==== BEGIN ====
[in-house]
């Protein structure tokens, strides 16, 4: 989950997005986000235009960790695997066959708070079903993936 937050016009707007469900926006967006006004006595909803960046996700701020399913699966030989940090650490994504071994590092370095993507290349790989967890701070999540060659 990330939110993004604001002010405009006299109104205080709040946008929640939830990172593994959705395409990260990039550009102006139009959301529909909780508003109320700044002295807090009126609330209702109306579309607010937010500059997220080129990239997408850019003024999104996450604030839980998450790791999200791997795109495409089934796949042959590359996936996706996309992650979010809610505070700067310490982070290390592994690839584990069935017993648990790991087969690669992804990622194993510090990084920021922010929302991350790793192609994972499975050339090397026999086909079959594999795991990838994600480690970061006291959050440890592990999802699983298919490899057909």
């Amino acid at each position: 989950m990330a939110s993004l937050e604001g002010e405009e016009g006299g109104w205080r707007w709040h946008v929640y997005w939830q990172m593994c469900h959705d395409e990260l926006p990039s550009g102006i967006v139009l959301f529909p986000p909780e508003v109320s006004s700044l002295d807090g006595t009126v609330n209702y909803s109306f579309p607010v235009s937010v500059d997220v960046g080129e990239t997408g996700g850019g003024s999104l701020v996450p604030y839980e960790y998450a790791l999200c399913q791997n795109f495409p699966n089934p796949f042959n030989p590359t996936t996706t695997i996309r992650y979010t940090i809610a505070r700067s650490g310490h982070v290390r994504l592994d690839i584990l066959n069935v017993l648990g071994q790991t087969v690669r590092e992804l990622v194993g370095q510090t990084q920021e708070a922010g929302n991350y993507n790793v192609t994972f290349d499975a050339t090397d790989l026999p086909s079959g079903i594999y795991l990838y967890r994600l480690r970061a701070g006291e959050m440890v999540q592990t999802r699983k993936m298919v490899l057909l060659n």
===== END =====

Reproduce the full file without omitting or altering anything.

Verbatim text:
[in-house]
């Protein structure tokens, strides 16, 4: 989950997005986000235009960790695997066959708070079903993936 937050016009707007469900926006967006006004006595909803960046996700701020399913699966030989940090650490994504071994590092370095993507290349790989967890701070999540060659 990330939110993004604001002010405009006299109104205080709040946008929640939830990172593994959705395409990260990039550009102006139009959301529909909780508003109320700044002295807090009126609330209702109306579309607010937010500059997220080129990239997408850019003024999104996450604030839980998450790791999200791997795109495409089934796949042959590359996936996706996309992650979010809610505070700067310490982070290390592994690839584990069935017993648990790991087969690669992804990622194993510090990084920021922010929302991350790793192609994972499975050339090397026999086909079959594999795991990838994600480690970061006291959050440890592990999802699983298919490899057909």
């Amino acid at each position: 989950m990330a939110s993004l937050e604001g002010e405009e016009g006299g109104w205080r707007w709040h946008v929640y997005w939830q990172m593994c469900h959705d395409e990260l926006p990039s550009g102006i967006v139009l959301f529909p986000p909780e508003v109320s006004s700044l002295d807090g006595t009126v609330n209702y909803s109306f579309p607010v235009s937010v500059d997220v960046g080129e990239t997408g996700g850019g003024s999104l701020v996450p604030y839980e960790y998450a790791l999200c399913q791997n795109f495409p699966n089934p796949f042959n030989p590359t996936t996706t695997i996309r992650y979010t940090i809610a505070r700067s650490g310490h982070v290390r994504l592994d690839i584990l066959n069935v017993l648990g071994q790991t087969v690669r590092e992804l990622v194993g370095q510090t990084q920021e708070a922010g929302n991350y993507n790793v192609t994972f290349d499975a050339t090397d790989l026999p086909s079959g079903i594999y795991l990838y967890r994600l480690r970061a701070g006291e959050m440890v999540q592990t999802r699983k993936m298919v490899l057909l060659n």